mysoftwarequality

Breaking people's balls since February 1970

Little Tim and the messy house

The messy kitchen

The messy kitchen

A cute little boy, Tim, lives in a messy house.

In the morning Tim’s mum, Tina, spends an hour looking for rubbish in the house, when she finds some, she writes a note on a piece of paper where she describes the steps that she followed when she found it, and sticks the note in one of 5 different drawers. Each drawer is labelled “Severity 1″,  “Severity 2″ and so on down to “Severity 5″.

Tina and Tim’s uncle Bob, meet every evening to discuss the daily findings and after arguing for a good while they agree on how to file the notes written during the day into 5 folders with labels “Priority 1″, “Priority 2″ and so on up to “Priority 5″.

Tim’s father, Oleg, every morning picks the folder with label “Priority 1″ reads the notes Tina wrote, follows the steps, finds the rubbish and throws it in the bin. He then writes an extra note on the piece of paper saying that he has thrown the rubbish in the bin. If the Priority 1 folder is empty, Oleg picks the Priority 2 folder and follows the same process. Some times Oleg cannot find Tina’s rubbish even when following her written steps, in this case he adds a note saying “there is no rubbish there!”. Sometimes Tina takes it personally and Oleg sleeps in the spare room. Oleg barely ever opens the folders with Priority 3 to 5. Such folders are bursting with new and old notes from many years back.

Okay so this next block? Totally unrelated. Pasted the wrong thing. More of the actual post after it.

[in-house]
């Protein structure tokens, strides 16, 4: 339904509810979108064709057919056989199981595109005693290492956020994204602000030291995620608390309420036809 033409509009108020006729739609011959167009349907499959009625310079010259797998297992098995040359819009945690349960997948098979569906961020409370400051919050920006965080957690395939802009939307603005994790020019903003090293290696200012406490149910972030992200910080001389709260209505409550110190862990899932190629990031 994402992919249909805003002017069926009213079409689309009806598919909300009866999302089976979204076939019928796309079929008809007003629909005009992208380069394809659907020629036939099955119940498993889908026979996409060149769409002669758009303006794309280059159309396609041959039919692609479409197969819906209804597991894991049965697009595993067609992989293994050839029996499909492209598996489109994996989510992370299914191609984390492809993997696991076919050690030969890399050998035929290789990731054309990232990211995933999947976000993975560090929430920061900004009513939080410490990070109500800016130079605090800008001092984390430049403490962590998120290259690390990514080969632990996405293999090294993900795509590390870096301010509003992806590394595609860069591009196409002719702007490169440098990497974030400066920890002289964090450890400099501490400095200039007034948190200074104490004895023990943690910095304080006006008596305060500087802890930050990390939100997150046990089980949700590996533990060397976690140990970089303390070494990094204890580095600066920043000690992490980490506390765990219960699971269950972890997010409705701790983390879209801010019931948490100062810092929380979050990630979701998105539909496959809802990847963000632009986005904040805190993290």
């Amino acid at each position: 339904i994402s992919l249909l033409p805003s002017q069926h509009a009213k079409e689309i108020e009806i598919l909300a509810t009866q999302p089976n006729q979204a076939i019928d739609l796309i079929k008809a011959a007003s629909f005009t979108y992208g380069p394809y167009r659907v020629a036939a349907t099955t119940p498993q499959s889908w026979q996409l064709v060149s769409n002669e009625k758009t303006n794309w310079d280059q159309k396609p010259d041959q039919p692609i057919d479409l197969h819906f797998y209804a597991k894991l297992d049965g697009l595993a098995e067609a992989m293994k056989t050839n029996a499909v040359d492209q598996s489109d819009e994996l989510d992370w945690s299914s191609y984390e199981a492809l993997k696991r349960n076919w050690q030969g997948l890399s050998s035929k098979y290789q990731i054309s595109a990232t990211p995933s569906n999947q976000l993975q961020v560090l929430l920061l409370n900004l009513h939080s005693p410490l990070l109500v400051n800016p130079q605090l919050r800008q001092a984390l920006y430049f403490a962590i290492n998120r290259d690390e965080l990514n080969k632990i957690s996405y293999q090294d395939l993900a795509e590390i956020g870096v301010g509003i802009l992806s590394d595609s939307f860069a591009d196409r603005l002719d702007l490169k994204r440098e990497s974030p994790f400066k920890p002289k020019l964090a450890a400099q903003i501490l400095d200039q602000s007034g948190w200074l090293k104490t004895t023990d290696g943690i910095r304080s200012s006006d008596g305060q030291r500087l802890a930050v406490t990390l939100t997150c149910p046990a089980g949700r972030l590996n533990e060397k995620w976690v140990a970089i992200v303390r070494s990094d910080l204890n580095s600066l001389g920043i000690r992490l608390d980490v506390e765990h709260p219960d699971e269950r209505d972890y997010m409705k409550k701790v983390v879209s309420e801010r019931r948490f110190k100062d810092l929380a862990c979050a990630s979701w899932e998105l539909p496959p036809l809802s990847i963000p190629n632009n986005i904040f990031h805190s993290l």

Tina spends an hour a day rechecking the Priority folders to see if her husband has added his notes. When she finds one, she will follow her own steps to make sure that Oleg has removed the rubbish from where it was as he said he did. If he did it, she will shred the original note, if the rubbish is still there she will add a note at the bottom saying, “the rubbish is still there, please go and pick it up!”. She will spend some more time adding some extra information on how to find the piece of rubbish. Sometimes, while she is tracking some old rubbish she finds some new, in this case she creates another note and adds it to a drawer.

Each piece of rubbish was filed neatly

For each piece of rubbish, a report was filed neatly